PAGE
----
A Guest Review by John Abraham
Wow! I just put down the best science fiction book I’ve read in a long time, and certainly the best Star Wars book I’ve ever read. Just like Lord of the Rings and Game of Thrones have made fantasy stories hip, the rebooted Star Wars franchise is making science fiction cool again for audiences of all ages.
The new book, which goes on sale today (July 7th), is called Star Wars: Dark Disciple (written by Christie Golden). It is part of a new series of stories that are part of the Star Wars canon and it involves nearly all of the characters we’ve come to cherish. It is a story about friends and enemies, good and evil, and relationships that evolve as we turn the pages. This book transforms how we view the Star Wars characters.
But let’s take a step back. For those of you not fully integrated into the Star Wars universe, all you need to know is that there are the six movies and two animated television series (Clone Wars and Rebels). And of course, there are new movies in the works now, with Episode 7 to be released December 2016.
Dark Disciple takes place between movie episodes 2 and 3, just before the conversion of Anakin Skywalker to Darth Vader. It is set during the infamous Clone Wars which was a multi-year battle between Jedi-led Republic and the Sith-led Separatists. The Clone Wars is devastating the galaxy, resulting in uncountable deaths of innocents. The Jedi leaders are desperate to try anything to bring the war to an end; this desperation led them to initiate a very un-Jedi-like assassination attempt. Perhaps removing the Sith leader (Count Dooku) would spare future bloodshed?
And it is here that this story gets into high gear. A very fast-passed story, it leaves the reader holding and then gasping for breath as events unfold rapidly. We witness many of the Jedi we’ve come to know over the years, Yoda, Obi-Wan Kenobi, Mace Windu, Plo Koon, and others deliberating whether and how to accomplish this assassination. Their decision requires the selection of a Jedi who is skilled enough to penetrate the evil circle around Dooku; someone with a history of subterfuge and clandestine skill; someone named Quinlan Vos.
For serious Star Wars fans, Quinlan Vos is a favorite. He is a Kiffar male (very much human like with a unique facial tattoo and dark skin) with a special skill. He can “read” objects by touching them, seeing, hearing and feeling the history of the object, witnessing scenes that have long since faded into history.
But the Jedi leaders are not convinced that Quinlan can complete this task himself so they launch a plan to obtain the help of a former student of Dooku, Asajj Ventress. Asajj was trained in the Dark Side by Dooku but then later was betrayed by her master. Because of the betrayal, she holds a bitter resentment and has twice before attempted to kill Dooku herself. Asajj Ventress is a major character in the Clone Wars animated series and she too is a fan favorite. Cunning and conflicted, physically powerful yet lithe, she presents contradictions that we see in the real world. She has carried out horrific acts in her past and is supremely ruthless to accomplish her tasks. However, she also has a strange code of ethics and a sense of fairness which is informed by her troubled past as a child. Asajj was born on a planet called Dathomir which is inhabited by only the female gender of her species. The Dathomir females are known for their warrior-like nature, ability to use magic, and their connection to nature and the force. Her entire clan was wiped out by Count Dooku; a fact which has formed and shaped Asajj’s hatred toward her former master. Finding herself alone in the galaxy, Asajj has become completely self-reliant and shuns alliances and relationships which have only led to pain and suffering.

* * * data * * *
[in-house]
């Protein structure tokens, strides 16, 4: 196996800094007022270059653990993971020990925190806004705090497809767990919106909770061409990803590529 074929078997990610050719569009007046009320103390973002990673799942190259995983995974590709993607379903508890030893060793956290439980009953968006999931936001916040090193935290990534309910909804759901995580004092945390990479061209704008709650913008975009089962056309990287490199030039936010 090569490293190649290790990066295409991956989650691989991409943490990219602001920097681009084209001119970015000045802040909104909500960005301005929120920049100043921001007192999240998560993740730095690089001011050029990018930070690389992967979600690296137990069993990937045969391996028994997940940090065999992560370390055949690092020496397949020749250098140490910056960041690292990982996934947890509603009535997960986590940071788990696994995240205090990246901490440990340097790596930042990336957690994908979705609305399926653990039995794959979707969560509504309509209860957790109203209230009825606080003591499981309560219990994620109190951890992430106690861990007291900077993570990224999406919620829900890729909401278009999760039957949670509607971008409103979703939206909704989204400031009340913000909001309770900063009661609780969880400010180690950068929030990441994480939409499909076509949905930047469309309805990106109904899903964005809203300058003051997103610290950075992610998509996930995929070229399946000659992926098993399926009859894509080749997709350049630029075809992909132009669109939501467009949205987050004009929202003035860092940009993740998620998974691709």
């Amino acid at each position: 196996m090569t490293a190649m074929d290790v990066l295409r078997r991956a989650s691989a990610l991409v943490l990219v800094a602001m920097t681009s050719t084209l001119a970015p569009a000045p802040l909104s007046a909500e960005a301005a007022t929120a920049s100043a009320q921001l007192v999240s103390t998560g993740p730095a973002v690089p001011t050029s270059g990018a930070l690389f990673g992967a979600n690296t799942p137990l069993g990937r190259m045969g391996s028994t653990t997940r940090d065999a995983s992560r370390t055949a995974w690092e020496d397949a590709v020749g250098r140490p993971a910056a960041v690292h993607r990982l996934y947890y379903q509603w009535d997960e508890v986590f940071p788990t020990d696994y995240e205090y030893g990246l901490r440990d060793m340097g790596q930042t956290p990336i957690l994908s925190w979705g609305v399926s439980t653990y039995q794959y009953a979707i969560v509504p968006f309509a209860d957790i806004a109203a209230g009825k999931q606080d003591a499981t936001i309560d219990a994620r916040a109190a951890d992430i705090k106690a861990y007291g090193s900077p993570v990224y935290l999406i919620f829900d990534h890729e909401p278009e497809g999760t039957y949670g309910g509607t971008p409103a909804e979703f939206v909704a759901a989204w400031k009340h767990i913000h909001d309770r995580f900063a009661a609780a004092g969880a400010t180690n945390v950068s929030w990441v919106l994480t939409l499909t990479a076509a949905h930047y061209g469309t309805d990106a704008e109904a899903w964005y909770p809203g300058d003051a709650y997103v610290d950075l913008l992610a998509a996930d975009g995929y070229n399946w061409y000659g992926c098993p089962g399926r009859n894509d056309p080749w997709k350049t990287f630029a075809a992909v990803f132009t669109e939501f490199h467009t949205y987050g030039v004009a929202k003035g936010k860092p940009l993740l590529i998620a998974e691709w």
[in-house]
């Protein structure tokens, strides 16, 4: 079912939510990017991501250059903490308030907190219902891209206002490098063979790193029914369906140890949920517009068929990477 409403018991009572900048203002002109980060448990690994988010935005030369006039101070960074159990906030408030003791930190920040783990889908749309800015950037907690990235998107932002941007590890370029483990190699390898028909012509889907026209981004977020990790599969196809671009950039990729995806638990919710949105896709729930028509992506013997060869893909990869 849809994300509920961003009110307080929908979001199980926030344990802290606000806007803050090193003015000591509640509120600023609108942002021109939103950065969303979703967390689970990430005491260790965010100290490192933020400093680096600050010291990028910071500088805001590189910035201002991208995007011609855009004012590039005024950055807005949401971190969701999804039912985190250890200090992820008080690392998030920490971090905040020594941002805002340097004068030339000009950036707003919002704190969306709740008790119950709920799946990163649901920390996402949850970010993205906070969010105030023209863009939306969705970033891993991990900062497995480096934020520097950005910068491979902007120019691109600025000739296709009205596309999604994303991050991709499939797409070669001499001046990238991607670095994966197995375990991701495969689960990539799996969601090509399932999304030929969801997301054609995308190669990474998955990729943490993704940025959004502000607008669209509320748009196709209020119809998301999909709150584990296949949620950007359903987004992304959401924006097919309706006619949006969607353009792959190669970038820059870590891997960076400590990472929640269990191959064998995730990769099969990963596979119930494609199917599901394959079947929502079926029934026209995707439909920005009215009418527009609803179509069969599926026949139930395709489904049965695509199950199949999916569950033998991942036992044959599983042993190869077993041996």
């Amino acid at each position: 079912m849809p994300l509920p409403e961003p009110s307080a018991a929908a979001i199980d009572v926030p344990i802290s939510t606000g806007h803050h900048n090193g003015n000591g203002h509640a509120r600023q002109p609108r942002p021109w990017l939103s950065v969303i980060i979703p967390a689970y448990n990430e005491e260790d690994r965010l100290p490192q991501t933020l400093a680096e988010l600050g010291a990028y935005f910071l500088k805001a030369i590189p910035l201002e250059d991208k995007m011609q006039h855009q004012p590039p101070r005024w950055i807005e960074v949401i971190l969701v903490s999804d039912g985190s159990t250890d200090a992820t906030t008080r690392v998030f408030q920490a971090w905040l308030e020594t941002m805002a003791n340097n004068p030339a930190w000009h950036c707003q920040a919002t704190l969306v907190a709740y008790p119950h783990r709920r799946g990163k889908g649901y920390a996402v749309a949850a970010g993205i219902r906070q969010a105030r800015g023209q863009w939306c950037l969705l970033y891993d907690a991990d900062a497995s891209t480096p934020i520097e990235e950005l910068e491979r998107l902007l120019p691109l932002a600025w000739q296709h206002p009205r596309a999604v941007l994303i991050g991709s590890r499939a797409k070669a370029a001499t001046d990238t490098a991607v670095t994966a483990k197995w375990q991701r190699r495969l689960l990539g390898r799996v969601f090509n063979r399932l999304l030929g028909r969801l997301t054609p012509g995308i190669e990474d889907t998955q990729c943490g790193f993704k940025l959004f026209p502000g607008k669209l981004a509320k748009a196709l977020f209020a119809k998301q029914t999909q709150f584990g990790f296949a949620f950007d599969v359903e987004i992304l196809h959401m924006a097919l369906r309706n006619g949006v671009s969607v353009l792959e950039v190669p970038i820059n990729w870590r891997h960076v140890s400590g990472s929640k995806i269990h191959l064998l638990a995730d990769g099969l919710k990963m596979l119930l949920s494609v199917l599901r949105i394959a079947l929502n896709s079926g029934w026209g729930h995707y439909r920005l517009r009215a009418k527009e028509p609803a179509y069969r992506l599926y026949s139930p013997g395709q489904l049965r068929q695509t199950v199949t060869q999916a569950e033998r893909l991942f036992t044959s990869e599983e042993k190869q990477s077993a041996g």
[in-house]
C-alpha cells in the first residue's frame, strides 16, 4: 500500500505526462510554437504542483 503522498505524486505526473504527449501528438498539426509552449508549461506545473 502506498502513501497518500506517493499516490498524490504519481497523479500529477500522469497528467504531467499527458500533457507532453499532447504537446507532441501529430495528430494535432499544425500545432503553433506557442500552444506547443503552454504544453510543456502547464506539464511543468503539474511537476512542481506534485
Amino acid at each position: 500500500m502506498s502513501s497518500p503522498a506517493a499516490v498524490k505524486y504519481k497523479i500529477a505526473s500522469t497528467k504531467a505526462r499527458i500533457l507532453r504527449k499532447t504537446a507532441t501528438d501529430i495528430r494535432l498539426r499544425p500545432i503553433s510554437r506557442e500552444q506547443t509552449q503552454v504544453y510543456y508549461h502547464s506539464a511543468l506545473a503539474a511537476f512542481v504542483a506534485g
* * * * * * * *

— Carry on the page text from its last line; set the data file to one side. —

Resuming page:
So we see Quinlan has great hurdles to overcome if he wants to complete his task. The plot setup puts Quinlan and Asajj in the center of an “ends justify the means” pathway of the Jedi – a pathway that threatens the very nature of the force users. It is also a pathway the puts the two main characters in situations that try their inner person. A crucible from which the real Quinlan and Asajj emerge.
For an audience that reads star wars novels, this book is unique for a number of reasons. First, many stories are told in three-book trilogies. This single book is necessarily packed with action. There are very few slow moments, but at the same time, the author does a fantastic job of developing the story and the characters in an engaging way. She also balances telegraphing with surprise. Throughout the book, I found myself saying, “oh no, she is not going to do this… this can’t happen…. It did!” Other times, quick twists and turns occurred in the story that kept me guessing.
What was particularly nice to a Star Wars fan is that this book fills in important gaps for some of our favorite characters. Because this book is considered canon, the plot line may interfere with other story lines from other books or comics. Initially I was concerned about this; would my other favorite stories and characters be written out of history with Dark Disciple? It turns out not really; Dark Disciple may introduce only small changes to our favorite characters and their past.
For people who aren’t as devoted to Star Wars as I am, this book is a great way to get acquainted (or reacquainted) with characters in advance of the new movies. Since this book is largely self-contained, readers won’t have to worry about learning the backstory of its main characters. Finally, because the story is contained in a single book, readers can get through its entirety quickly (I read it in one sitting); you don’t have to commit to a more typical three-book trilogy.
So, for those of you who want to try something new, revisit past stories, or prepare for the next generation of a great science fiction story line, this is where you want to begin.
Dr. John Abraham
University of St. Thomas